By Brian Maguire
No healthcare organization survives without growth in its patient base. From the smallest practice in a rural area to the largest hospital chain, the economics suggests that merely retaining patients is not enough to allow a practice to survive. That’s why patient relationship management (PRM) software is a key tool for helping a practice determine how to better serve its patients.
The statistics differ slightly depending on the practice or specialty, but generally about 7% of patients say they will change healthcare providers if they are not satisfied with their care or another aspect of their experience at a practice. If the average practice in the U.S. has around 2,000 active patients, that’s at least 140 patients at-risk of leaving in the average practice. And when those patients leave, there is time and expense in administration and marketing just to attempt maintain the previous patient population numbers, not to mention growing the practice.
This is where patient relationship management software can help a busy practice stay busy and better understand what specifically satisfies patients, what steps you can take to increase their likeliness to promote your practice (known as the net promoter score (NPS)), and build better relationships with all those that you serve.
The robust patient-satisfaction measurement tools found in some PRM programs allow patients an opportunity to comment on a practice’s standard of care, from the doctor’s patient-communication skills to an office’s communication and front-desk performance, among other factors.
As an example, a practice can use its PRM software to develop and send a short survey to its patients. As a practice leader, you may also wish to know about the performance of a new provider in the office, or the front-desk experience, as well as what new services the practice should consider adding, and more.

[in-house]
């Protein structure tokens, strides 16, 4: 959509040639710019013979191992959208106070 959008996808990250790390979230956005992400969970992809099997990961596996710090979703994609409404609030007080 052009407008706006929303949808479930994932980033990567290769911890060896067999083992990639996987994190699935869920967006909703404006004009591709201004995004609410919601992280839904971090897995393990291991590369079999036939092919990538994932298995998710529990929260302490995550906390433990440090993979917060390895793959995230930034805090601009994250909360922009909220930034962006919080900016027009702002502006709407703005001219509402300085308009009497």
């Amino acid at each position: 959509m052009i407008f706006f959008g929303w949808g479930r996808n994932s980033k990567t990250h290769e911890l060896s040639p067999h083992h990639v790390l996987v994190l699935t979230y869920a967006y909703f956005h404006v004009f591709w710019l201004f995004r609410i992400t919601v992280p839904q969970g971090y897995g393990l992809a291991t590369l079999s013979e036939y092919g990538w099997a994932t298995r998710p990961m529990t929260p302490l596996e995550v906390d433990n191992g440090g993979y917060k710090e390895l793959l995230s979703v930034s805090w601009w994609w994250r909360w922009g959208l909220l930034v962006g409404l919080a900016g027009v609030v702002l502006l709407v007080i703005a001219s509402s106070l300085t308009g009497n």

How Net Promoter Score works
A practice may believe it is delivering excellent care to patients, but by measuring it NPS, you can be sure of whether or not your patients agree. When measuring NPS, it’s critical to keep in mind that the results may not always be what a you or the practitioners want to hear, but to serve the patients in the best possible manner and allow the practice to thrive, the data collect from patients is better than guesswork or hunches, and is usually very accurate. Unfortunately, the previous, not the latter, is how many healthcare practices traditionally operate.
Net promoter scores classify users into one of three categories: detractors, passive, or promoters. The higher the score, the better, but the genius of the NPS is that negative results can be just as insightful to a practice as positive feedback.
It works like this. A practice might send a quick survey to patients to ask if they would be likely to recommend the practice. The responses are broken into three categories (0 to 6 [detractors]; 7 to 8 [passive]; 9 to 10 [promoters]).
Let’s say that 50 patients respond. Eighty percent of these responses are in the 9 to 10 range and 10% of responses in the 0 to 6 range. Then toss out the mid-range and subtract the number of lower responses from the higher responses. This yields a score of 60%, expressed as an NPS of 60.
Critical patient feedback
These feedback/input opportunities offer another method for two-way communication between patients and a practice. When patients feel connected to a practice, they may be more likely to be engaged with their healthcare and perhaps more willing to consider treatment proposals.
While the actual NPS is important, what this tells the practice about how it is perceived by its patients is crucial. It also opens the door for deeper, more insightful surveys and conversations.
These patients may also be more likely to continue with a practice rather than seeking a new healthcare home. Other factors influence this decision, of course, such as insurance and cost, but the more of an attachment a patient has with a practice, the more difficult it is to walk away.
What this tells us is that creating a partnership between the practice and their patient is crucial. Patient relationship management software that can help a practice better engage within a robust program creates a robust partnership between practice and patient.
And the real benefits of a partnership are illustrated by the success of both parties. When you put new abilities and resources to work in a practice, the results include healthier patients, more customers, increased revenue, and greater profitability. Even when the results are bad, the outcomes can be good.
Brian Maguire is the CEO of RavePoint, whose market-leading patient relationship management platform helps more than 600 healthcare organizations automate the perpetual processes of keeping their schedules full and their patients notified, while improving the total healthcare experience of more than 8 million patients.